ShareThis Page
Fireworks, Regatta, Pirates win round out holiday |

Fireworks, Regatta, Pirates win round out holiday

Bill Vidonic
| Tuesday, July 5, 2011 12:00 p.m

Jarrod Ranone could find no better way to celebrate America’s birthday on Monday than to have his mother, Nancy, shave four stars and “U.S.A.” into his head.

“You only trust Mom with this,” said the 24-year-old Canonsburg man as he tailgated outside PNC Park.

Ranone was one of an estimated 500,000 to 600,000 people who packed the North Shore, Point State Park, Downtown and surrounding areas for one last hurrah of the holiday weekend.

The Independence Day celebrations — including the fireworks display, the EQT Pittsburgh Three Rivers Regatta and a Pirates victory over the Astros in front of a sellout crowd — went off without any major hitches, although evening downpours sent spectators scrambling for cover.

“At least we might get better seats for the fireworks show now — everyone’s going to clear out!” said George Buck, 56, of Wilkins as he and about 20 other people took cover under the Roberto Clemente Bridge amid a barrage of thunder and lightning. “We’re sticking it out.”

Many others did as well. City Emergency Management Deputy Director Ray DeMichiei, who has worked 32 of the 34 Regattas, said it’s difficult to get exact crowd counts, especially during the fireworks show when crowds are spread through several neighborhoods. Based on past years, he said, the half-million mark seemed a safe bet.

He said police dealt with few criminal complaints this year, adding that he expected more calls for medical help because of the humid, hot conditions.

For David DeRosa, 37, an artist from Westerville, Ohio, the fireworks show was a chance to prove what he’s long heard: that Pittsburghers love their fireworks.

“I figure if you’re going to see fireworks, it should be here,” he said, adding that he was disappointed to see the fountain at the Point not working. “I’m imagining it spraying out water, and it’s fantastic.”

Earlier in the day during the regatta, two boats adorned with brightly colored dragon heads cut through the Allegheny River. Volunteers pounded drums to keep 20 paddlers in each craft working in tandem as they raced each other between two docks.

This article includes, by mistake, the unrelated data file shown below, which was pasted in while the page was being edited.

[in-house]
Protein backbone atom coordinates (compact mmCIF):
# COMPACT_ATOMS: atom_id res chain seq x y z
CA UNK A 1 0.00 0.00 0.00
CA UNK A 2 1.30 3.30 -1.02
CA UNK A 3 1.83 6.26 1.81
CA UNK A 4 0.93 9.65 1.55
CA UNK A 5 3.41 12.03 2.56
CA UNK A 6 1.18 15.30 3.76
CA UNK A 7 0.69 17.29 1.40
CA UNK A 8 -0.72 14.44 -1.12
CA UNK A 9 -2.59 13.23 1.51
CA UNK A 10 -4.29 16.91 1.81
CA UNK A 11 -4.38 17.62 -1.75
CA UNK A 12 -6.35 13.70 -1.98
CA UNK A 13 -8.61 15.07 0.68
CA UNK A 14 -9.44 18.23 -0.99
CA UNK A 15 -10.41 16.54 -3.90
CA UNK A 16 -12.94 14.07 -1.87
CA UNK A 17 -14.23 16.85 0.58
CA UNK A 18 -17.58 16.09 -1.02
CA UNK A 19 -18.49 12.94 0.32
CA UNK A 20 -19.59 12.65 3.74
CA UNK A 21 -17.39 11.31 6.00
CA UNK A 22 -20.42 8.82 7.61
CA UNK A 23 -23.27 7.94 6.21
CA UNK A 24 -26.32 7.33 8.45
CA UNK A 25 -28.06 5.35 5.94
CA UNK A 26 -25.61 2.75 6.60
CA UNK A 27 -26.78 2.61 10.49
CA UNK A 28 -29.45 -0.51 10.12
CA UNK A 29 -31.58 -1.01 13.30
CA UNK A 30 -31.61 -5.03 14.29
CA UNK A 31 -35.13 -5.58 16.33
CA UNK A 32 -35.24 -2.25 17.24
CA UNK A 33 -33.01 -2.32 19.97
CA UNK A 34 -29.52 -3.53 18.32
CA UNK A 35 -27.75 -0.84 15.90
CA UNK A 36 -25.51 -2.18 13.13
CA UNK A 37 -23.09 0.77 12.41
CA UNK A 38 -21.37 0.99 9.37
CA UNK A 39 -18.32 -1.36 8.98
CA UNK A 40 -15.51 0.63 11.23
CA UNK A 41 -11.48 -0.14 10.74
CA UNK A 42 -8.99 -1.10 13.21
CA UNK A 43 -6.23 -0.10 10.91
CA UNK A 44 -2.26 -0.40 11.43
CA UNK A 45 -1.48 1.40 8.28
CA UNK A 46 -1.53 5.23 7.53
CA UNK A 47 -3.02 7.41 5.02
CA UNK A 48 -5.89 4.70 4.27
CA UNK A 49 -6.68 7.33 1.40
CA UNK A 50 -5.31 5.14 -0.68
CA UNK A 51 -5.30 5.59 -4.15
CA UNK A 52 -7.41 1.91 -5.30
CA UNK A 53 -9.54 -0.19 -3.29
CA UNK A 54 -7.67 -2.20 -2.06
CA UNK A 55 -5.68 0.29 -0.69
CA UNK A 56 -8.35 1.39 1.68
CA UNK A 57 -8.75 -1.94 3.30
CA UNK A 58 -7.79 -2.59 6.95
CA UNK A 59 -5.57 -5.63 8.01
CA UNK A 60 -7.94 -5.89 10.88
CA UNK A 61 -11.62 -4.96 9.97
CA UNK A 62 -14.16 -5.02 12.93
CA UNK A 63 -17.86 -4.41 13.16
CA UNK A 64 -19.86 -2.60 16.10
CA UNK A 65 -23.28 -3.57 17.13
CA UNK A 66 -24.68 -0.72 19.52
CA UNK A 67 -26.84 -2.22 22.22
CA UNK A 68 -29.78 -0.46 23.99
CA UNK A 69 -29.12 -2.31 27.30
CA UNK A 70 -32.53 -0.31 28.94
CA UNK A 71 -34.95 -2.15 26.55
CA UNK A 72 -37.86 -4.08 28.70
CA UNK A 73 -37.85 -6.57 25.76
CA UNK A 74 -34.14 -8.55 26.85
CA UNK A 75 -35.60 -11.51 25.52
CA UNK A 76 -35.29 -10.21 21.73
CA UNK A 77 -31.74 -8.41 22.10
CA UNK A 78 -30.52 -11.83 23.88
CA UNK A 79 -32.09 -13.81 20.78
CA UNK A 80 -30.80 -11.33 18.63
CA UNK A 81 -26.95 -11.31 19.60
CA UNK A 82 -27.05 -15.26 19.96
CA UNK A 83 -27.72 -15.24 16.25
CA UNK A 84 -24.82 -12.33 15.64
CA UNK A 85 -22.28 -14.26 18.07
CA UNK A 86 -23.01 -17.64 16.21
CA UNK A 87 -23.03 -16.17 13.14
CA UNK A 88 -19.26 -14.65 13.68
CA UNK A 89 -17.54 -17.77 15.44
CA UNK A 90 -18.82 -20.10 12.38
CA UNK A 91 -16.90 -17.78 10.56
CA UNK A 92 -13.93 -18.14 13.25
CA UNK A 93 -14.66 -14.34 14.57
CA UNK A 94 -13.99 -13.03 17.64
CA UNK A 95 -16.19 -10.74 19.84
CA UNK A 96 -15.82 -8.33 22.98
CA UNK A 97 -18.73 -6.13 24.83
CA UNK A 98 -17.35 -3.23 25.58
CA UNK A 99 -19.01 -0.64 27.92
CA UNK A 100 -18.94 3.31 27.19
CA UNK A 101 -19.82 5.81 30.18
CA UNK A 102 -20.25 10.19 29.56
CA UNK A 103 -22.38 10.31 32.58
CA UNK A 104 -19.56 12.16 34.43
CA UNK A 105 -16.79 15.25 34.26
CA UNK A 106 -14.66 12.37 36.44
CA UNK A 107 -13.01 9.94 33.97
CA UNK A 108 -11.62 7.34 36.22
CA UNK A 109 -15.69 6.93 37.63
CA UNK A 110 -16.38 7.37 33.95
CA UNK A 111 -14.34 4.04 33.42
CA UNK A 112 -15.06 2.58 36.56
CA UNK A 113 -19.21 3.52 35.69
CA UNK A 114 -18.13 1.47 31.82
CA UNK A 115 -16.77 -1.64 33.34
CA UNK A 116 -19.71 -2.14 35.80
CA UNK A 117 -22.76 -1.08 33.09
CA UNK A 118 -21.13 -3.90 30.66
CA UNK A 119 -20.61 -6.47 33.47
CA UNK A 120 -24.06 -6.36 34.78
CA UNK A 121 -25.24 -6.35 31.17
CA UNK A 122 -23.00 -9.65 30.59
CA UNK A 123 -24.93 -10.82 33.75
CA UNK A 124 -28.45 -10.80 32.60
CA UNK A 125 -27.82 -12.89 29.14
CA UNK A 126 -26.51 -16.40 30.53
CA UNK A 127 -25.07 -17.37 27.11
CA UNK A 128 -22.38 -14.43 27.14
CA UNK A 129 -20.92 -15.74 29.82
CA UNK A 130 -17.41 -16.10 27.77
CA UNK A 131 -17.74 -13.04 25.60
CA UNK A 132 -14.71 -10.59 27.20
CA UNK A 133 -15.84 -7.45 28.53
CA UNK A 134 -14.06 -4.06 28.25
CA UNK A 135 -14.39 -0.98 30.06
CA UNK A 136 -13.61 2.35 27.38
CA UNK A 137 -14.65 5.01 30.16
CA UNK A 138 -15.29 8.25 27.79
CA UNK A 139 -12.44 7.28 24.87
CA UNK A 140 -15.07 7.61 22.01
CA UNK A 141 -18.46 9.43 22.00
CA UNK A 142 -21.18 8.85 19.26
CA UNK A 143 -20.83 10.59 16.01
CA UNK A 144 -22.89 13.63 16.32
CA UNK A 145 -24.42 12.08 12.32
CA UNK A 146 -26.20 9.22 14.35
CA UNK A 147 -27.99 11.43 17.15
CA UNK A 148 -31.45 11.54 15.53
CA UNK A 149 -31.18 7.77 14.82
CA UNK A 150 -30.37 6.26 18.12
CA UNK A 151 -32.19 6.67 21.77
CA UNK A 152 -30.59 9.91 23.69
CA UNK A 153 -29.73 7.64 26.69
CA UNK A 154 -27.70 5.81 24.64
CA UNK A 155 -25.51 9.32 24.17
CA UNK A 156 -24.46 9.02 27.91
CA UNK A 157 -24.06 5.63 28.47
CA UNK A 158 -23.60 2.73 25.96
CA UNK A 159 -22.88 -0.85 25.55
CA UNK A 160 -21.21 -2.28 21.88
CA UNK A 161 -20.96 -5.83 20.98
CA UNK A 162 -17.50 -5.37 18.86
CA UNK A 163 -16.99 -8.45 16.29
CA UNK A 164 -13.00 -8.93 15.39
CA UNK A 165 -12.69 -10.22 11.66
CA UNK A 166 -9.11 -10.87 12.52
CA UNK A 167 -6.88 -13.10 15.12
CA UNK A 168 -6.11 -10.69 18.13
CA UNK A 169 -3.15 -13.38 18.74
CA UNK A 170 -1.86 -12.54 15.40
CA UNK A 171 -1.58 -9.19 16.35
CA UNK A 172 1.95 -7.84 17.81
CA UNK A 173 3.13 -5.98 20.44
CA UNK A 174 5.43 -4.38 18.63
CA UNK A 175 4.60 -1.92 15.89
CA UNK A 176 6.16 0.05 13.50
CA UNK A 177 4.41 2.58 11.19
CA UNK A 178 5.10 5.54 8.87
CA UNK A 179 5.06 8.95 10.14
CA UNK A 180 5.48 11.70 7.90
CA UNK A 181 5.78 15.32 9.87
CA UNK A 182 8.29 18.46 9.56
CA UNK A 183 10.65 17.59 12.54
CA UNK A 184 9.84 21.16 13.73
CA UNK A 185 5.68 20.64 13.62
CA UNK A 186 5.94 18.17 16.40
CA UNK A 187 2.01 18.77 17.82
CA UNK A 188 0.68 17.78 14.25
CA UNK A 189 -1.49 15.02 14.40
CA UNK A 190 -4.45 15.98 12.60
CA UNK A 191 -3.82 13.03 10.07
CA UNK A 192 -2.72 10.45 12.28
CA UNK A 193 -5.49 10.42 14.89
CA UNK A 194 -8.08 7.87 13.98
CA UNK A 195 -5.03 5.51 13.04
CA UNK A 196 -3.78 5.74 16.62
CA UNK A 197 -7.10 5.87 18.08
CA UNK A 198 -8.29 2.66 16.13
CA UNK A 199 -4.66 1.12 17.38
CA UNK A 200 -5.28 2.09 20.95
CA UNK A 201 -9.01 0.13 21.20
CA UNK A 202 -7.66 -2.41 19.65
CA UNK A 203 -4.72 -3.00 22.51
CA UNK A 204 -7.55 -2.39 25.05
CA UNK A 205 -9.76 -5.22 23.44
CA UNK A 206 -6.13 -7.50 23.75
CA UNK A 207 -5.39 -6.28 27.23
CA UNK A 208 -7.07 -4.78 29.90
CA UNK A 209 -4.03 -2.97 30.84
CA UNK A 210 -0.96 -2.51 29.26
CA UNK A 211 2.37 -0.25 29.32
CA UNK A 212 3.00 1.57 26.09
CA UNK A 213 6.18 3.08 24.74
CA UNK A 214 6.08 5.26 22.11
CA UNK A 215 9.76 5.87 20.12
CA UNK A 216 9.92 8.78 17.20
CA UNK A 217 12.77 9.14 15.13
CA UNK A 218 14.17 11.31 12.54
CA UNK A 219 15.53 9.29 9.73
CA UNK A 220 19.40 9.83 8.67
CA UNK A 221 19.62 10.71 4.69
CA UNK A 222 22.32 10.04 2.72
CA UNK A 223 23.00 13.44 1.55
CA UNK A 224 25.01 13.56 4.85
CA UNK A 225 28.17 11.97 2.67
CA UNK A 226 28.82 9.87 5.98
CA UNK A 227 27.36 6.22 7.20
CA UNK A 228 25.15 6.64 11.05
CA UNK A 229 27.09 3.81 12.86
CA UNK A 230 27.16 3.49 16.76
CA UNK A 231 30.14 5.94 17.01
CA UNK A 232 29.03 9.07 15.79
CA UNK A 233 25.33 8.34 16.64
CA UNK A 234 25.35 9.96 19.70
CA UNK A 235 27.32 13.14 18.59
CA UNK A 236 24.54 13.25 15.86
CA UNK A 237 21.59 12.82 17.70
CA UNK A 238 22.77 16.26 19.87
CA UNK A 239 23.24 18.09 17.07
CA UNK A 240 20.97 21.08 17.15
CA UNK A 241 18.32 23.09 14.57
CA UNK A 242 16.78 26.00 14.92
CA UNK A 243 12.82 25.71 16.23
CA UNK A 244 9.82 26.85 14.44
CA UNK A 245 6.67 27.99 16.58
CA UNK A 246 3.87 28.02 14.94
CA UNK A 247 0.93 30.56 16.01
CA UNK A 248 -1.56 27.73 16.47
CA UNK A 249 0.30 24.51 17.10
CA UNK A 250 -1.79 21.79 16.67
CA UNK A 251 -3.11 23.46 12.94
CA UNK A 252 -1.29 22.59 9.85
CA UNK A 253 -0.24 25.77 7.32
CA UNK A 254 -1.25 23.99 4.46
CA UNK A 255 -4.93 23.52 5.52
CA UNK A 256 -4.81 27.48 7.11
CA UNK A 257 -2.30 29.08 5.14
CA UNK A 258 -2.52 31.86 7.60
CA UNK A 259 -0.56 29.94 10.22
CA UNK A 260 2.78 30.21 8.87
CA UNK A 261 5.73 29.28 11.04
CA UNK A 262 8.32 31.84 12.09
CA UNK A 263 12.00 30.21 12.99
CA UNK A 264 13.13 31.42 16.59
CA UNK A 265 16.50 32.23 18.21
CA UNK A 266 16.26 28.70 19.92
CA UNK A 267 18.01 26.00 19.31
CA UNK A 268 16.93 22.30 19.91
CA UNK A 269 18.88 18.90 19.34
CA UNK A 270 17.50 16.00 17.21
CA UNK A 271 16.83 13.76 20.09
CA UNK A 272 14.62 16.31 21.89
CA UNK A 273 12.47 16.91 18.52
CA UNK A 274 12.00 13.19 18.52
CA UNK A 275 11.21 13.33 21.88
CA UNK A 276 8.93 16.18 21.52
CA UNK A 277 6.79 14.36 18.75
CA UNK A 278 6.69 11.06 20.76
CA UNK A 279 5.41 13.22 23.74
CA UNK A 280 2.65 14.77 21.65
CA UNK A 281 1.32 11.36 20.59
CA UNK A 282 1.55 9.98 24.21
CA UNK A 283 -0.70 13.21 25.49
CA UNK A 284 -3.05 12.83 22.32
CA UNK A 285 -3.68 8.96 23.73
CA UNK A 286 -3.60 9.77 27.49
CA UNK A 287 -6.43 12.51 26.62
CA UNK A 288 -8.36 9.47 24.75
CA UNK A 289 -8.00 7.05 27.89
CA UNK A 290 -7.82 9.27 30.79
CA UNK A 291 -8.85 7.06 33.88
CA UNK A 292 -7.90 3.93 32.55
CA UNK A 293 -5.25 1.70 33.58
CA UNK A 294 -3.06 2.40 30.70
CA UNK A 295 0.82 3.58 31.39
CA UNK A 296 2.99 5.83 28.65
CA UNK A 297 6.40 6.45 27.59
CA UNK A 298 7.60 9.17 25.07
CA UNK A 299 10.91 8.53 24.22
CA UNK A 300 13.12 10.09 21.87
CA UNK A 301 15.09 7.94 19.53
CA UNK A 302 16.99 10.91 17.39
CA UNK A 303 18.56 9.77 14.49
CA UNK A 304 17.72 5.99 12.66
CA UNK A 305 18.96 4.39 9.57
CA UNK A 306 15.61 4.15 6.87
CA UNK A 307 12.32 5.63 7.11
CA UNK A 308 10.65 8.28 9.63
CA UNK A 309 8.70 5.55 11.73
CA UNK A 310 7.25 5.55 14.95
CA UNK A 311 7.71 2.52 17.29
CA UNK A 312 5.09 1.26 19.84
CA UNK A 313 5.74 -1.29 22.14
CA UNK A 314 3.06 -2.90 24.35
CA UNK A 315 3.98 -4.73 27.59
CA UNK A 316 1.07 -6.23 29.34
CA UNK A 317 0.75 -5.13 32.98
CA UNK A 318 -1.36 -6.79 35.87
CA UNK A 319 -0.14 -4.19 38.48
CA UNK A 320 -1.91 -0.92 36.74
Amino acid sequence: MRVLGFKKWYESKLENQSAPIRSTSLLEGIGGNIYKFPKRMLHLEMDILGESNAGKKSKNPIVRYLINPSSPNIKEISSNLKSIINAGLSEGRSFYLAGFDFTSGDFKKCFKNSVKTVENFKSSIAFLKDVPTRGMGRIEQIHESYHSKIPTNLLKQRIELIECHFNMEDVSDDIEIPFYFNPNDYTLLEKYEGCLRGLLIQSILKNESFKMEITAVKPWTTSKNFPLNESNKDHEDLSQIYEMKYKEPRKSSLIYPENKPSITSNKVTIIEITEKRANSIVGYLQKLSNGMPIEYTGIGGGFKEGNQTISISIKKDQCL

Chrystal Harris, coach of the Hoops Dream basketball team in Wilkinsburg, used the races to teach some of her players cooperation.

“It helps us to build confidence,” said player Allen Barr, 12, of Wilkinsburg. “It helps us learn how to work together as a team.”

Ethan Stierheim lay on his back in the grass in Point State Park, not moving as stunt performer Mike Steidley hopped and twirled his bike over the 6-year-old Upper St. Clair boy.

Ethan said he wasn’t worried even as the rubber from Steidley’s bike tires passed just a couple of inches over his face.

“I thought it looked pretty neat,” Ethan said. Mom Heather added: “He’s a pretty daring kid.”

Others marveled at a giant sand sculpture by Sandsational Sand Sculpting featuring Pittsburgh and American history, from homages to Andy Warhol and Norman Rockwell, to a portrait of Rosie the Riveter, to a portion of the city skyline crafted out of sand.

“I think it’s wonderful,” said Fran Gayler, 58, of Ingomar. “You would never find a beach in Pittsburgh.”

Photo Galleries

Independence Day 2011

Independence Day 2011

2011 Three Rivers Regatta

2011 Three Rivers Regatta

The 2011 EQT Pittsburgh Three Rivers Regatta runs July 2-4.

Categories: News
TribLIVE commenting policy

You are solely responsible for your comments and by using you agree to our Terms of Service.

We moderate comments. Our goal is to provide substantive commentary for a general readership. By screening submissions, we provide a space where readers can share intelligent and informed commentary that enhances the quality of our news and information.

While most comments will be posted if they are on-topic and not abusive, moderating decisions are subjective. We will make them as carefully and consistently as we can. Because of the volume of reader comments, we cannot review individual moderation decisions with readers.

We value thoughtful comments representing a range of views that make their point quickly and politely. We make an effort to protect discussions from repeated comments either by the same reader or different readers

We follow the same standards for taste as the daily newspaper. A few things we won't tolerate: personal attacks, obscenity, vulgarity, profanity (including expletives and letters followed by dashes), commercial promotion, impersonations, incoherence, proselytizing and SHOUTING. Don't include URLs to Web sites.

We do not edit comments. They are either approved or deleted. We reserve the right to edit a comment that is quoted or excerpted in an article. In this case, we may fix spelling and punctuation.

We welcome strong opinions and criticism of our work, but we don't want comments to become bogged down with discussions of our policies and we will moderate accordingly.

We appreciate it when readers and people quoted in articles or blog posts point out errors of fact or emphasis and will investigate all assertions. But these suggestions should be sent via e-mail. To avoid distracting other readers, we won't publish comments that suggest a correction. Instead, corrections will be made in a blog post or in an article.